Based on the Hatch team’s familiarity with existing documentation, knowledge of the project area
and experience with similar projects, a series of data collection programs are proposed to fill
information gaps identified during the preliminary assessment of potential effects and through
discussion with agency personnel. It is understood that baseline data collection requirements will be
finalized after review of existing information, reviewed/confirmed by the agencies prior to
implementation of the program, and may be adjusted as necessary. The following programs are
currently being considered:
The following provides a brief description of each anticipated program.
Surface Water Quality
A baseline water quality monitoring program is proposed to supplement existing water quality information for the Pic River. The program will involve sampling water quality three times during the year (spring, summer and fall, typically during 25th, 50th and 75th percentile flow events) at a number of locations including
Parameters to be analyzed at each location include
Dissolved oxygen and water temperature profiling would also be conducted at each of the sampling
sites (as depth conditions allow) during the sample collections. Results would be documented in one
data report at the end of the sampling program.
The following sections identify the baseline fisheries field investigation programs that are being proposed. The programs are based on those outlined in the POD.
Spring 2010 Studies
The MNR SDP notes that walleye spawning sites have been noted at Manitou Falls. Walleye spawning may also be occurring at Middle Falls and High Falls. Spring spawning surveys will be conducted in 2010 to assess utilization of potential spawning habitat at these areas. Methodologies proposed will include short set gill netting (with a variety of mesh sizes including large mesh targeting lake sturgeon), trap netting and angling. The goal will be to capture fish during the spawning period and determine presence/absence and their gonad status (as input to potential spawning locations). Potential spawning habitats will be assessed to determine suitability for spawning based on known preferences for particular habitat features. Assessment methodologies may include water depth and flow velocity measurements and underwater camera use to document substrate. Egg mats will be used to confirm the presence of spawning in suitable habitats. Other fish species captured during the assessment will be noted to document spring habitat utilization for those species.
The SDP notes that rainbow trout have been documented in the Pic River and that rainbow trout
spawning has been noted at Middle Falls and potential spawning habitat exists at Manitou Falls.
Rainbow trout spawning surveys will be conducted in the study area to ascertain if and where
spawning occurs. Surveys during spawning would involve the enumeration of spawning fish in
suitable habitats. All walleye, lake sturgeon, rainbow trout collected during the spring spawning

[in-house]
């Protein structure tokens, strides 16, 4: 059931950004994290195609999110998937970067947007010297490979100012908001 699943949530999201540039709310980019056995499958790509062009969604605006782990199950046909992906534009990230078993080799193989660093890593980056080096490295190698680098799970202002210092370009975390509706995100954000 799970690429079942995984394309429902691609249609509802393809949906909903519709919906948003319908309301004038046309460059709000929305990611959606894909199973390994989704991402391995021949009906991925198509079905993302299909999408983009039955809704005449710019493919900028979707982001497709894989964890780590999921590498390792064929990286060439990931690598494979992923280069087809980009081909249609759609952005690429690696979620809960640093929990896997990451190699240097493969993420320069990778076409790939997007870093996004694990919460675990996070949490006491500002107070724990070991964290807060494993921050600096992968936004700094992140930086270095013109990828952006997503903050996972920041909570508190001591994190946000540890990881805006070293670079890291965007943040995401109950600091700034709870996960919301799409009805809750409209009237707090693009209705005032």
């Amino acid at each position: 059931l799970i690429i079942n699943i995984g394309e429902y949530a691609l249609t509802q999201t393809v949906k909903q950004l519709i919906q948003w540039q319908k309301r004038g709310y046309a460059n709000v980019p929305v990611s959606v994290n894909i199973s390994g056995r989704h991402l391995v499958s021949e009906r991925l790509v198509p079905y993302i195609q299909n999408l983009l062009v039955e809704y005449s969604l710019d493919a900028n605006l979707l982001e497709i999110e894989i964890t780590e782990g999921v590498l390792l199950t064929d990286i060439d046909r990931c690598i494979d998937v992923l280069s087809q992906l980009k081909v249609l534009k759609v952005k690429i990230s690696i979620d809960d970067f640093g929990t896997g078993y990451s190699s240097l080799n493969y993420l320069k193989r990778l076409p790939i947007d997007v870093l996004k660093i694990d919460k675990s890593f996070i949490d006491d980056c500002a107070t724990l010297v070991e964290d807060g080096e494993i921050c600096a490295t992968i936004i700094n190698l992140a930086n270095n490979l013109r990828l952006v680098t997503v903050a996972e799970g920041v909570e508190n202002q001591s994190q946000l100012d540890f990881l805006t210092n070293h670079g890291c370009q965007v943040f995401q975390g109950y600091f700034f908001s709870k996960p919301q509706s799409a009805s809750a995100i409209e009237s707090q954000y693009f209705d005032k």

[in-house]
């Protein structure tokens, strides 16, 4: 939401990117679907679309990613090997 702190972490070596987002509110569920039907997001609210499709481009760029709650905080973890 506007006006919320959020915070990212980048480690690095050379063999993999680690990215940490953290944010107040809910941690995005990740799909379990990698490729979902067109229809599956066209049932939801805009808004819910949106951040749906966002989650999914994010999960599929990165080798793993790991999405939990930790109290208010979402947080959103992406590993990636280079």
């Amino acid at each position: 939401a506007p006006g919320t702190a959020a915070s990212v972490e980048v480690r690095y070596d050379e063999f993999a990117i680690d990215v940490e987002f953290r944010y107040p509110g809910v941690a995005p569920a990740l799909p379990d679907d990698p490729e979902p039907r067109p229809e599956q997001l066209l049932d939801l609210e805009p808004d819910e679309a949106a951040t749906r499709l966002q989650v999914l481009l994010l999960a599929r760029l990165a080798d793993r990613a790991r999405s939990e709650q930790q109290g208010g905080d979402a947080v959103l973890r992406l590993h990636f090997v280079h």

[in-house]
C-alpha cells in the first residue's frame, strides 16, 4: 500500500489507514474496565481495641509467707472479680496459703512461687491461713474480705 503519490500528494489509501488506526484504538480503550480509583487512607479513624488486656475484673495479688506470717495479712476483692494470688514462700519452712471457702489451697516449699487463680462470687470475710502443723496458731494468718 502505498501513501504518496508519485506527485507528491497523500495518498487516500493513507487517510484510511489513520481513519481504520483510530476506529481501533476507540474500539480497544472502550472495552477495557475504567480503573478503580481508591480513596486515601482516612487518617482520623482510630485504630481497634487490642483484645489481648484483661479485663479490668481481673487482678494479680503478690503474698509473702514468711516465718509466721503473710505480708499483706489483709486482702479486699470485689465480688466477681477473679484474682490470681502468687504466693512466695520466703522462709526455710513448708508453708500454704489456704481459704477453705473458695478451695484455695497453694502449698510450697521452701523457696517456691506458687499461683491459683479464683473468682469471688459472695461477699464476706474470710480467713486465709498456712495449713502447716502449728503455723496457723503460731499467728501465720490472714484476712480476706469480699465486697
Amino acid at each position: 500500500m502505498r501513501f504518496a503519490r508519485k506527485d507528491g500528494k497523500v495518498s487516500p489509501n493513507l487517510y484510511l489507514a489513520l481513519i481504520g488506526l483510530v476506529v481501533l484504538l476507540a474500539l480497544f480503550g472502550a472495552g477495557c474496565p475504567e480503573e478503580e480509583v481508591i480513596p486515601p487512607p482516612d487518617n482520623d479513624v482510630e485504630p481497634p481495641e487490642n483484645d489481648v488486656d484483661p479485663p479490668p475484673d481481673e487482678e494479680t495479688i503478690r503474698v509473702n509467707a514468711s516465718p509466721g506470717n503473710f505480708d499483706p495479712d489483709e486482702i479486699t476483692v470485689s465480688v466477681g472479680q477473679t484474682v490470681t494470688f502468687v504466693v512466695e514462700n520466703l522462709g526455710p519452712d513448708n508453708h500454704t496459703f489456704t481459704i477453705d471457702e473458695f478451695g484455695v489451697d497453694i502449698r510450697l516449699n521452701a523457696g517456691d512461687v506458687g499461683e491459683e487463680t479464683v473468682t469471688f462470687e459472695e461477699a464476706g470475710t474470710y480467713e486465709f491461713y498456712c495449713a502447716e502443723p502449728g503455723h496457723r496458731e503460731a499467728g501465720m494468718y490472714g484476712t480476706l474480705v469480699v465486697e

survey will be floy tagged with an individually numbered tag and live released. Aging structures
(scales and a secondary aging structure) will be collected from these fish.
Summer 2010 Studies
A fish habitat and fish community study is proposed during summer 2010. Aquatic habitat surveys will be conducted on both a macro scale to broadly identify and delineate the range of habitat conditions throughout the study area (i.e., downstream from Manitou Falls to upstream from the High Falls head pond), and on a site-specific scale to document micro-habitat features that may represent significant or critical habitat features (e.g., spawning and nursery habitats, critical foraging habitats). Macro-scale surveys will be conducted using the standard shoreline cruise methodology, while detailed mapping and habitat analysis/assessment will occur at potentially critical habitat areas (e.g., spawning beds, rapids/riffles, impassable waterfalls, small coldwater tributaries). Fish habitat features will be mapped on Ontario Base Maps and representative photographs will be taken to document existing fish habitat features.
A fish species inventory is proposed for the study area to document species presence/absence and
site specific relative abundance. The primary fish community assessment methodology will be a
Riverine Index Netting (RIN) Study, conducted in accordance with the updated Riverine Index
Netting Manual of Instructions (Jones and Yunker, 2009). The RIN study will consist of the
deployment of specially designed RIN gillnets (including small, large and extra large mesh size nets
as documented in the manual) throughout the study area during one sampling period in August. The
intent of the survey will be to assess the small and large bodied fish population of the study area.
The RIN will extend from upstream of the proposed High Falls head pond to approximately 5 km
downstream from the Manitou Falls site to incorporate the entire study area. We are proposing to set
50 nets, in accordance with the number of nets suggested in the RIN manual (subject to approval